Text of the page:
Improve your ads with major changes to Facebook's ad learning class
Facebook ads can be divided into several stages throughout their life cycle.Perhaps the most critical phase is the learning phase, which appears as soon as we release a new ad.
As the name suggests, this is a learning phase where Facebook checks our audiences and tries to find the segmented audience that best meets your ad needs.During this time, advertising performance fluctuates significantly, and cost-per-operation (CPA) is typically high.
While Facebook has never really stopped looking for the best way to deliver our ads, it will drop out of the learning phase as long as the ad's performance stabilizes.
To exit the learning phase, our ads should meet the recommended 50 conversion thresholds.If not, it will enter the "learning-restricted" phase, which means Facebook can't understand where ads appear, severely limiting Facebook's ability to further check its audience and resulting in fewer conversions.
If you find your ad stuck in the Learning Restricted phase, you'll need to get it out as soon as possible!
The best way to do this is to make major changes to convert it back to the learning phase and find a new orientation.
Here are some of the editors the FB considers important:
Change its positioning options
Any changes to the creative part of your ad
Optimize any changes to events (events are set in pixels)
Add new ads to our ad group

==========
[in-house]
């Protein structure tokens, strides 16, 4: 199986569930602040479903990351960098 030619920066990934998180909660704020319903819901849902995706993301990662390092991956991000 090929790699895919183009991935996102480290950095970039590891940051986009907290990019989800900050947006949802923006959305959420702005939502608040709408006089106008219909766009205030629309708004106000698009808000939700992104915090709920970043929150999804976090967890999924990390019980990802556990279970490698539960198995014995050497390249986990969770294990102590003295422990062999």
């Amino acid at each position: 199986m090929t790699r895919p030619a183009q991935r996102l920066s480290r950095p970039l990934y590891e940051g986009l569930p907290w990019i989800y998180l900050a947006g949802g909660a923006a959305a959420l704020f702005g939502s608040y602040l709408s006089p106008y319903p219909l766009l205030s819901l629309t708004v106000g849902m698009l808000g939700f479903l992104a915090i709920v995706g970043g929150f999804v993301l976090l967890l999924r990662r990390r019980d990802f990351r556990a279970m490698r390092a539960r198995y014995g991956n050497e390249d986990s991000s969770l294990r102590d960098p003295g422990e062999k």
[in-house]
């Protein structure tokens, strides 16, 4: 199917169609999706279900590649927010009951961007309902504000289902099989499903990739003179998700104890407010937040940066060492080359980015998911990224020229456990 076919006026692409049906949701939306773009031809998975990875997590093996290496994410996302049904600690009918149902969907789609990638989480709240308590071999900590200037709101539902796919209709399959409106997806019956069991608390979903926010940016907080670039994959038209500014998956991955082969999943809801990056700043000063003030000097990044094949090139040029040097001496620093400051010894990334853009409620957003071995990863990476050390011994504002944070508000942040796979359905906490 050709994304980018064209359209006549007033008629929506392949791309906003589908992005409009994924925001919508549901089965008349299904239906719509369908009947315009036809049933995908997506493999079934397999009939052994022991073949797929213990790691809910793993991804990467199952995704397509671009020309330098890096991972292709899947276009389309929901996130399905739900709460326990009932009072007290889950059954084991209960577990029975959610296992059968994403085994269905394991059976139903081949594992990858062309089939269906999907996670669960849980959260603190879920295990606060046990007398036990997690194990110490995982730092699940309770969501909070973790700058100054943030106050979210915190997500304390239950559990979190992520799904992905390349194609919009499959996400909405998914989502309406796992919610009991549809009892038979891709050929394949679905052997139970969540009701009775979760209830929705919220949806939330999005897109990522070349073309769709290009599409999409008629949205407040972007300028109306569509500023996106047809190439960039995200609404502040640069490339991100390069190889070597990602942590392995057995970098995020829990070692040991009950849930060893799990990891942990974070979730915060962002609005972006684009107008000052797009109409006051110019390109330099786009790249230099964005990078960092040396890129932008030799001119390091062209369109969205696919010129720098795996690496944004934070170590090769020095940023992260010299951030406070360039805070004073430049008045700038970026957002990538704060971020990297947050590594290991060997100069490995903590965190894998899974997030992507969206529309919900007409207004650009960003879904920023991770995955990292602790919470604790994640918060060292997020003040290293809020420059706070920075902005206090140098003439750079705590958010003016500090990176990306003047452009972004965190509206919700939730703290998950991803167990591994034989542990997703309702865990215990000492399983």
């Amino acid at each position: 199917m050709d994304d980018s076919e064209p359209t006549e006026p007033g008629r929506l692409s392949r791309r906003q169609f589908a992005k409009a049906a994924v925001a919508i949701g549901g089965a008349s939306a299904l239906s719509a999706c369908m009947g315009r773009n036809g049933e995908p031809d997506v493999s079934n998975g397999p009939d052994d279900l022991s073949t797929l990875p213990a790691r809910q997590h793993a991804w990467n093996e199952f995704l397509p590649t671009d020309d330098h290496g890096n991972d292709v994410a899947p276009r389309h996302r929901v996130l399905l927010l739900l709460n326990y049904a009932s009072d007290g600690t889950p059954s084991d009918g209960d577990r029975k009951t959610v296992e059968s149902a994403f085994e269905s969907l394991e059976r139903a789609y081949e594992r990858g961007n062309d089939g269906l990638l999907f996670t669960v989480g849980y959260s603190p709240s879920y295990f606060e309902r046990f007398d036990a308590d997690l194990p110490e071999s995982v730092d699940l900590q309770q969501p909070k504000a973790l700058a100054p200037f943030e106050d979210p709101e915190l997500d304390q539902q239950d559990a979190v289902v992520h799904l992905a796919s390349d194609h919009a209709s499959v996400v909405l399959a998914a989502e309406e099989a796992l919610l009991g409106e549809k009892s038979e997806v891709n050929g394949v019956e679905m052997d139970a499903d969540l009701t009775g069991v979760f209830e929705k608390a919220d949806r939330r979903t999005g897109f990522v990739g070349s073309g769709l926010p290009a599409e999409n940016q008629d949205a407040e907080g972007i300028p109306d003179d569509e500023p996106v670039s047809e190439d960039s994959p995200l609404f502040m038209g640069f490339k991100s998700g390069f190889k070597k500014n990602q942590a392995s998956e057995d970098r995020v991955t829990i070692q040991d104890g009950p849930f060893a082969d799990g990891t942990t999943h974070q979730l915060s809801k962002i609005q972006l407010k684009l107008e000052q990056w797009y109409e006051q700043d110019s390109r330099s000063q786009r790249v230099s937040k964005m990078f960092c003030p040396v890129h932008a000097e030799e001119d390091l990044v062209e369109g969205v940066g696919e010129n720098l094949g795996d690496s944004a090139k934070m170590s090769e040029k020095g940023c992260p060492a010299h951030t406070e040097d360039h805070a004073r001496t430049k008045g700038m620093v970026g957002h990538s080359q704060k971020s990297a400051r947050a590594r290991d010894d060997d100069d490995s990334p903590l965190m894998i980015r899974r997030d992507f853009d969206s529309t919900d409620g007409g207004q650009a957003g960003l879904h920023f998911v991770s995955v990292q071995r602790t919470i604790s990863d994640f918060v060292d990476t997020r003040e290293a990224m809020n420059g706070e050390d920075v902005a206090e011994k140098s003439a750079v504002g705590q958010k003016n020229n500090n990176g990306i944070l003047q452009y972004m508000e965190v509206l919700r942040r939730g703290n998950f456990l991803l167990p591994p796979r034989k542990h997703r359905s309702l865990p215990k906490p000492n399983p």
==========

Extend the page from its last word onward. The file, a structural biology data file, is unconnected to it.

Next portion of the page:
Pause campaigns (even if FB allows a certain amount of time to pause, in most cases the ad's performance will decline)
Change your bid strategy
On the other hand, if the change is small, the following examples do not have a significant impact on ad performance:
Bid control costs or ROAS control amounts
Finally, if we raise your budget from $100 to $110, in most cases this won't affect your ads.However, if we increase our budget from $100 to $200, Facebook will feel that things are changing and may send your ads back to the learning stage, which can negatively impact the effectiveness of your ads.
So when we made major changes and pulled the ad out of the learning-restricted phase.
What happens next?
If you've made major changes in the last 7 days, but your ad hasn't dropped out of the learning phase, the ad status will automatically move back to Learning Limited.
We may need to switch back and forth between these two stages over and over again until Facebook determines the best performing audience.The key is to continue testing new variants of your ad and achieve the baseline conversion rate you need to get into the activity phase.
While we can also use this strategy to signal to Facebook that we are looking for new targeting for ads that are still in the learning stage, be careful that this can have a negative impact on learning algorithms.After the reset, ads that are about to enter the activity phase may be returned to the learning restricted phase.
However, through this phenomenon I realized that this may help advertising effectiveness.
Suspending ads may affect the effectiveness of Facebook ads during the learning phase, and how we can take advantage of that potential elsewhere.
What happens when an ad in the active phase also stops running?
Pause!Take a quick break between 1 and 48 hours and activate again to improve your ad performance!
We've tested this strategy in dozens of campaigns and found significant improvements in overall ad performance.
Get the most out of your ad changes from now on!
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